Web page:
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DO VARIABLE COMPENSATORY MECHANISMS EXPLAIN THE POLYMORPHISM OF THE DEPENDENCE PHENOTYPE IN THE ASOBARA TABIDA-WOLBACHIA ASSOCIATION?
Natacha Kremer, Franck Dedeine, Delphine Charif, Cédric Finet, Roland Allemand and Fabrice Vavre
Vol. 64, No. 10 (OCTOBER 2010), pp. 2969-2979
Published by: Society for the Study of Evolution
Stable URL: http://www.jstor.org/stable/40863387
Page Count: 11
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Wolbachia are symbiotic intracellular bacteria, which are classified as reproductive parasites. Although generally facultative, Wolbachia is necessary for Asobara tábida (Hymenoptera), because aposymbiotic females do not produce any offspring. Interestingly, the ovarian phenotype of aposymbiotic females is variable: some females do not produce any eggs, whereas others do produce some eggs, but these are aborted. Here, we show that the ovarian phenotype of aposymbiotic females is highly polymorphic within populations, although dependence remains complete in both cases. We also identified some lines in which aposymbiotic females were able to produce a very few viable offspring, further extending the range of variation observed. These results suggest that various factors actively maintain polymorphism. We demonstrated that Wolbachia is necessary to trigger oogenetic processes, but that the ovarian phenotype was determined by the host only. Phenotypic variation was also correlated with the differential expression of genes controlling iron homeostasis and oxidative stress, which are potentially involved in the evolution of dependence. This suggests that variation in the ovarian phenotype could reflect selection for different levels of compensatory mechanisms in response to Wolbachia infection, and that polymorphism is maintained through selection on different antagonist traits influenced by oxidative stress.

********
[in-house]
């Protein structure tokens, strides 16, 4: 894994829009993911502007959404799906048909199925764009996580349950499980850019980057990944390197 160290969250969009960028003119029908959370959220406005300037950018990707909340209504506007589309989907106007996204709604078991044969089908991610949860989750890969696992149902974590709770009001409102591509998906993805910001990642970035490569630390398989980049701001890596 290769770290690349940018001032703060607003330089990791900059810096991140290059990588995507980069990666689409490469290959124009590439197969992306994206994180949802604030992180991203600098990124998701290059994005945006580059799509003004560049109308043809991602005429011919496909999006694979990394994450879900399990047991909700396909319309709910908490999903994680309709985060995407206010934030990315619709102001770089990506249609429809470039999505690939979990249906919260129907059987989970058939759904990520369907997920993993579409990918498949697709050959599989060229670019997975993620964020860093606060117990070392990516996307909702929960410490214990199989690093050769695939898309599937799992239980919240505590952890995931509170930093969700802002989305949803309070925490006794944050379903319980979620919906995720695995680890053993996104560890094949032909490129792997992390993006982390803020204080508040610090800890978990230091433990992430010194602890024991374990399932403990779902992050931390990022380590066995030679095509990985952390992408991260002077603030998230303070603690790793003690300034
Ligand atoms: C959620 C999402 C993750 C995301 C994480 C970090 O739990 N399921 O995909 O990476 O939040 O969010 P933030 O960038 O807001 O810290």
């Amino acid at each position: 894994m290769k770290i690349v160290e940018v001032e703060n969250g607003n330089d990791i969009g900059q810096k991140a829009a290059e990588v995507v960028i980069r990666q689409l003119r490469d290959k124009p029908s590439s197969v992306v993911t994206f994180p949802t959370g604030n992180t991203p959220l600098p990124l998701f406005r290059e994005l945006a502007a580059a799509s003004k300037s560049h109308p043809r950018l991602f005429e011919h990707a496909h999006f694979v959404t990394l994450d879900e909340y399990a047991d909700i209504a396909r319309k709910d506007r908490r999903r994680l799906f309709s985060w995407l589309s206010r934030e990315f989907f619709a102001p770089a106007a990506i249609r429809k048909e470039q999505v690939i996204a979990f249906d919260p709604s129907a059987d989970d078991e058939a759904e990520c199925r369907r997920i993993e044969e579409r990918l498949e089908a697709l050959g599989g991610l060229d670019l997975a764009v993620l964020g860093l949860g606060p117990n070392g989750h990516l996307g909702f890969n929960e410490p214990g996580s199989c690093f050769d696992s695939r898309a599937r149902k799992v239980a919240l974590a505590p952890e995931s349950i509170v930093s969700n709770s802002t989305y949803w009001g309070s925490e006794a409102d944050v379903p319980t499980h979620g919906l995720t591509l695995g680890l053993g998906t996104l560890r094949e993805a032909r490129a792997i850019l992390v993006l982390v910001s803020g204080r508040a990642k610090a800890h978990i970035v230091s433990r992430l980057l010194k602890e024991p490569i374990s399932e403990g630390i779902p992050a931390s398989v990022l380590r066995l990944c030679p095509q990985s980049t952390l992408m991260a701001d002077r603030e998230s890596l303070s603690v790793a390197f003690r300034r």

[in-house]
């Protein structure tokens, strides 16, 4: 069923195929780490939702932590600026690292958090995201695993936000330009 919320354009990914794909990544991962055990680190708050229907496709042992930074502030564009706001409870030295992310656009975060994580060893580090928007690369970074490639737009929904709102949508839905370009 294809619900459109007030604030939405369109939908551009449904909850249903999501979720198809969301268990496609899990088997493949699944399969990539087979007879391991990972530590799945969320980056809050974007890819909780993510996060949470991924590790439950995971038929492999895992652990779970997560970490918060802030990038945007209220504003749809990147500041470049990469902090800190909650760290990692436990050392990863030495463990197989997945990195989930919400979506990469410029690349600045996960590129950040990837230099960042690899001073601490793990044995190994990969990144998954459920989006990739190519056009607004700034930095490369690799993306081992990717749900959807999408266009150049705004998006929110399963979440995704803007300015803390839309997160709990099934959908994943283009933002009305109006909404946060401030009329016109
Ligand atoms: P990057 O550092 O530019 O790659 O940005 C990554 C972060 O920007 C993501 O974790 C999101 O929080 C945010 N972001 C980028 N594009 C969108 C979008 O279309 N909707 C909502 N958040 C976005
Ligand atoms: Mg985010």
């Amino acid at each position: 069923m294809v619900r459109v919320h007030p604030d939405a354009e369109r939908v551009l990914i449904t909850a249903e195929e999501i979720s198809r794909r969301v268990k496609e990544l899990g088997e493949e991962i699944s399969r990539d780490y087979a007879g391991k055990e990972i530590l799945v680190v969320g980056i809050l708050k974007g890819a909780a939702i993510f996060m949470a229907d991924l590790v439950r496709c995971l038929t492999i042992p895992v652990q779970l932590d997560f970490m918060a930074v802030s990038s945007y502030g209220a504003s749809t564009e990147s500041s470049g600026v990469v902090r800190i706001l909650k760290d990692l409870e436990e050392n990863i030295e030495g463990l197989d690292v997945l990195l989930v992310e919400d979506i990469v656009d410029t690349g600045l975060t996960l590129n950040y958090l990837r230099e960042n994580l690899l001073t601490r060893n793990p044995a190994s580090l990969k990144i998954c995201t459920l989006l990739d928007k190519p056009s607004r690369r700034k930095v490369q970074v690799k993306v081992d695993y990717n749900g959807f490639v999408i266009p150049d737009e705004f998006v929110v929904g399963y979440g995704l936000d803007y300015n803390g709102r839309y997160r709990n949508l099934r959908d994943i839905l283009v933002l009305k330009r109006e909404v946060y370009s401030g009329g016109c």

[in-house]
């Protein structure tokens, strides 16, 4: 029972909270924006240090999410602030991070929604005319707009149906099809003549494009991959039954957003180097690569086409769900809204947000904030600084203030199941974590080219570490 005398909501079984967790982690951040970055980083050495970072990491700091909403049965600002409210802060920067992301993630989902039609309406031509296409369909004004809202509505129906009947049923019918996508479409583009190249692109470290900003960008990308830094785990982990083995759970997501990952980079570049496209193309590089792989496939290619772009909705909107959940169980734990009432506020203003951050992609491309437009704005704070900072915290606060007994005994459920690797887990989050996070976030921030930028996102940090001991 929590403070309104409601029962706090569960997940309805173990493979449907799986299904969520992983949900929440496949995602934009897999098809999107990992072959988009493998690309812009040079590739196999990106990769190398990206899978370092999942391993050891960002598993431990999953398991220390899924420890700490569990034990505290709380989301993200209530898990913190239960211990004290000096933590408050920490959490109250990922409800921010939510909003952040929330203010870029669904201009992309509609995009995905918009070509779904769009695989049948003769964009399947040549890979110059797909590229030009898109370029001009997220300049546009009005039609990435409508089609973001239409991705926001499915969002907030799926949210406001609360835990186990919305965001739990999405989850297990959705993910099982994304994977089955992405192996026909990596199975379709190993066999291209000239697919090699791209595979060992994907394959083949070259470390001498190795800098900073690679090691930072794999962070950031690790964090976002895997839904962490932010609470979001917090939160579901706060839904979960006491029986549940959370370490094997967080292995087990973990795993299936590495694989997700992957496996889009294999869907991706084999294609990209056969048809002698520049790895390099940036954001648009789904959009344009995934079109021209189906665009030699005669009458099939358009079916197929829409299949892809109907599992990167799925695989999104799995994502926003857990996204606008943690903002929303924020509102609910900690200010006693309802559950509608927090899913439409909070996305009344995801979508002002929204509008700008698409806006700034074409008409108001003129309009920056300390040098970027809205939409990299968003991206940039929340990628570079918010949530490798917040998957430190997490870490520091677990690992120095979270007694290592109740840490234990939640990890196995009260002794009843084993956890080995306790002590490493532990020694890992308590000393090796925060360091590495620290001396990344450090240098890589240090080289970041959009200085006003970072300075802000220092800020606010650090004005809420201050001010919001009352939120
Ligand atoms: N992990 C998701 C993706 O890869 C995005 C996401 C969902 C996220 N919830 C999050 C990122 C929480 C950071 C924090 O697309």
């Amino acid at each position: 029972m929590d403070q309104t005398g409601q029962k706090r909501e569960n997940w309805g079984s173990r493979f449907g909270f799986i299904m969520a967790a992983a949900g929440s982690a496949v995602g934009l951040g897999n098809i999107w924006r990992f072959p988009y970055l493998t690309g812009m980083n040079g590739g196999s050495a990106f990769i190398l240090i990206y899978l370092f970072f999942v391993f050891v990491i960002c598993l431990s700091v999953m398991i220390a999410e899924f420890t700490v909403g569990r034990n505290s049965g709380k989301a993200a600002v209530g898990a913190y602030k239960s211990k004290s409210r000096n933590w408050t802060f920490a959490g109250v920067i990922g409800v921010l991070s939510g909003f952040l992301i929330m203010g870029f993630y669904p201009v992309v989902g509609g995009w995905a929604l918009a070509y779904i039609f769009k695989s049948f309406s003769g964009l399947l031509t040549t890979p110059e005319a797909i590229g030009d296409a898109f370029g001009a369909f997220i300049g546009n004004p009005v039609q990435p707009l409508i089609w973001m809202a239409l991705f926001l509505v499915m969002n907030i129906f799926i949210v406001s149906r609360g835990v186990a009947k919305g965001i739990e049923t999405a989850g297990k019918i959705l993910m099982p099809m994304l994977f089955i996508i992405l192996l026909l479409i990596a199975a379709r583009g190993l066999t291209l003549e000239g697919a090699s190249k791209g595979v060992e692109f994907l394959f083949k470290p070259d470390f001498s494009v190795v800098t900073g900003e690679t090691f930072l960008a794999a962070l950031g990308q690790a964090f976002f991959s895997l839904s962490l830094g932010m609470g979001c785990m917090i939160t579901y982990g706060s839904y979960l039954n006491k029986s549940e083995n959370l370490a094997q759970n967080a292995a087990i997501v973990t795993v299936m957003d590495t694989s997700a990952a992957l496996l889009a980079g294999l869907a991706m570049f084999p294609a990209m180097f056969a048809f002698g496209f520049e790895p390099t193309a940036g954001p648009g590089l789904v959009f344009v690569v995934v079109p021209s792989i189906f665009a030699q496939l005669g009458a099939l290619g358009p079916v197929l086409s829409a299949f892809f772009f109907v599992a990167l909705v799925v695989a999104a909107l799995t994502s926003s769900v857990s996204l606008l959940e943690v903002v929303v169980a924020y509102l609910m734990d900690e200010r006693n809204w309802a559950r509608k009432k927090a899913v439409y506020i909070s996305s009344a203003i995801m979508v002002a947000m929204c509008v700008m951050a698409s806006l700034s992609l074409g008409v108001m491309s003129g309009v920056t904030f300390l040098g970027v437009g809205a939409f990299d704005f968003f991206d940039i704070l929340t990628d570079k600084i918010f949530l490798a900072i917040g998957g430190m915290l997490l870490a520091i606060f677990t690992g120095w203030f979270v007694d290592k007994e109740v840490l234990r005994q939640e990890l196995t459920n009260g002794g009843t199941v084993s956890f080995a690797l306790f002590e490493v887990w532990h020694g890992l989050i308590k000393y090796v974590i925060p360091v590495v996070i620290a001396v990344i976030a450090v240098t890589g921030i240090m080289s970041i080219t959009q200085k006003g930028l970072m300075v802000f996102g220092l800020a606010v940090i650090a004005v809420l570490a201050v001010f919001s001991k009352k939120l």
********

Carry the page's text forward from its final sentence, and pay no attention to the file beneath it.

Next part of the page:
Evolution © 2010 Society for the Study of Evolution